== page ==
Carmaker Honda is working with green energy supplier Good Energy and Salford University to investigate how vehicle-to-grid (V2G) technology could stabilise the national grid and cut costs for households.
The researchers, working in partnership with smart energy firm Upside Energy, will examine energy flows around a normal home that uses an electric car, to investigate how car batteries could be used by the grid to store and export energy in response to national demand.
The project – announced last week and dubbed ‘HAVEN’ – will be based at Salford University’s Energy House. The test home is the only one of its kind in the UK, and can simulate energy generation and use at different times of day and in different climates.
It will assess how well V2G technology can work with homes already using solar panels and batteries to generate and store their own energy, with the aim of developing the business case for V2G technology. As well as helping to manage peaks and troughs in national demand, V2G technology could also help householders earn extra cash by adapting their energy use patterns, the researchers argue.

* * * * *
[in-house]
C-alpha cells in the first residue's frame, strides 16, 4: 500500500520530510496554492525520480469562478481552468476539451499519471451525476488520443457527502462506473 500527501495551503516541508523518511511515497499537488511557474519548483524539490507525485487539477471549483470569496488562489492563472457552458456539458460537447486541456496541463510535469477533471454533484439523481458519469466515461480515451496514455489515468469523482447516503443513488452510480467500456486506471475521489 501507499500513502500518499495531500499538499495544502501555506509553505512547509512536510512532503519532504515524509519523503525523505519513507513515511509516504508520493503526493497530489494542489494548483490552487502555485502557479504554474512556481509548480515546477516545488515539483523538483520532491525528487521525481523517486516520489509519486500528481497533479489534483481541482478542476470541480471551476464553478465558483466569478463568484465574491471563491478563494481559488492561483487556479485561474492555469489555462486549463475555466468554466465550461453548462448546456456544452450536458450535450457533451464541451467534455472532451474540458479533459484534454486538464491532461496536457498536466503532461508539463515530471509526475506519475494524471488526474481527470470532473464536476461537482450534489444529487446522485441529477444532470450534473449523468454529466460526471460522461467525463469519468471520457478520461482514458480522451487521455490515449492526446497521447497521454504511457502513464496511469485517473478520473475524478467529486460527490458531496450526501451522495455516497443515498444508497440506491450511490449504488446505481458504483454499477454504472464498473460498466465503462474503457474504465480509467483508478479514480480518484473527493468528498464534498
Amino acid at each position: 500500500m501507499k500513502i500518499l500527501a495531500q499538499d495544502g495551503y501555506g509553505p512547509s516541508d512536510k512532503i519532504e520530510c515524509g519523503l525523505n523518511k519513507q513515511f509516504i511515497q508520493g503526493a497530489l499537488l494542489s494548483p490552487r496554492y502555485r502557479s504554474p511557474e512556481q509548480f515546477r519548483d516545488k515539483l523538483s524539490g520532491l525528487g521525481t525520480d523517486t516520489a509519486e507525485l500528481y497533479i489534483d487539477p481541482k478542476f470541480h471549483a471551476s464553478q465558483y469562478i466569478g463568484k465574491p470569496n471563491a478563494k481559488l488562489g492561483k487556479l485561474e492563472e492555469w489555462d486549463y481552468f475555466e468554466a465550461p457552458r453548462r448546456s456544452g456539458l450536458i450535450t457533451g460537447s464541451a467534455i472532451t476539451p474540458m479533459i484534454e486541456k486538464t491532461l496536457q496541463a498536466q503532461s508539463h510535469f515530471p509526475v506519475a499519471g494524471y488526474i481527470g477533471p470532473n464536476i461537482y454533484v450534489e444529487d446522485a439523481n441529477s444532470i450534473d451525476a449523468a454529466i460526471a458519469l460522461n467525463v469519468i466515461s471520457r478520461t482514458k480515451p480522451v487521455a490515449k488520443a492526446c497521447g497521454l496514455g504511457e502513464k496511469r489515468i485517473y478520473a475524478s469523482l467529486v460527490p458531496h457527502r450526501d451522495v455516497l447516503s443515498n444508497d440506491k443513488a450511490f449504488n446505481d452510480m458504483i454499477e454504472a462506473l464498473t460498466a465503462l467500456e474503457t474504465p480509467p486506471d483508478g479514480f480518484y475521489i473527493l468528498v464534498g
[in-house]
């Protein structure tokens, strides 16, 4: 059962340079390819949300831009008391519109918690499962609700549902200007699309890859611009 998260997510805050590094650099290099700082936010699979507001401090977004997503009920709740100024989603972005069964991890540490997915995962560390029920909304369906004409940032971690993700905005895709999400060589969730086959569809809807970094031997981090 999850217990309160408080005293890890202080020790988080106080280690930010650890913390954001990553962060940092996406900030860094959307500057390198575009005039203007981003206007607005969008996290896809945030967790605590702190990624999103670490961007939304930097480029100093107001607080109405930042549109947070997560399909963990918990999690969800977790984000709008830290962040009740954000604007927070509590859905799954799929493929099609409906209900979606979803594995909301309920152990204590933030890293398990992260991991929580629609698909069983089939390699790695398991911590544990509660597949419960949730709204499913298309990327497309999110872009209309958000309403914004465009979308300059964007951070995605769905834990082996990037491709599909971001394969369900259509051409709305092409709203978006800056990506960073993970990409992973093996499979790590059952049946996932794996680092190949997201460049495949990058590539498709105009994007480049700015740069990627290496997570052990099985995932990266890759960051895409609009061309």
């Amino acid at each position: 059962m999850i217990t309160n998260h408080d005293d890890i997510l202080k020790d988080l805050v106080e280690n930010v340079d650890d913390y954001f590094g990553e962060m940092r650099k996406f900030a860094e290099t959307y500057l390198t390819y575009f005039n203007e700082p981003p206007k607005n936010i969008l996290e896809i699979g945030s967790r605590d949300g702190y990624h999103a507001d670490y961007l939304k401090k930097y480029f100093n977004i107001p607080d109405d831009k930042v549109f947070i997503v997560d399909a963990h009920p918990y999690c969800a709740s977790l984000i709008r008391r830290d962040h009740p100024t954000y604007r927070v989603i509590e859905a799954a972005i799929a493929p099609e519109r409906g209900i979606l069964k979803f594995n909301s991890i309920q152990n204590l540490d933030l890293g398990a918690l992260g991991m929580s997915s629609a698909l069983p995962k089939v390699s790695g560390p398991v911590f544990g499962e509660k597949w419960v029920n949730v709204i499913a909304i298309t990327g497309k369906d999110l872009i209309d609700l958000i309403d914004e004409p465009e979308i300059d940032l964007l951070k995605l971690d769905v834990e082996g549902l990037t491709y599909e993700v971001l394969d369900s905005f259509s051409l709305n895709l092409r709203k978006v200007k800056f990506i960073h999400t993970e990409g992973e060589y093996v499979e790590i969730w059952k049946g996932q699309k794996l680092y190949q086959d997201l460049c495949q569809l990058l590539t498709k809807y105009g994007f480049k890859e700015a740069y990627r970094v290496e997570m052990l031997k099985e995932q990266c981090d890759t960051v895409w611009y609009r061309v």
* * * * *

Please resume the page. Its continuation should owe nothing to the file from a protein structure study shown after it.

“EVs, battery storage, V2G and now vehicle-to-home are all technologies that will be part of a decentralised energy system of the future,” Good Energy founder Juliet Davenport said. “This project uses Salford University’s Energy House, which means that we can truly see the impact for people’s homes, and their lives. I’m really excited to see what the findings are and how we can use to them to help our customers get to a cleaner, greener world.”
It forms part of a major government push into V2G technologies, with some £30m in government funding awarded to 21 V2G projects last month by Innovate UK, the Office for Low Emission Vehicles (OLEV) and the Department for Business, Energy and Industrial Strategy (BEIS).
A number of auto companies are investing heavily in support of the V2G model, with Nissan one of the other winners in the latest government-backed funding round. The company plans to install 1,000 V2G chargers to assess how business EV fleets could support a flexible regional grid.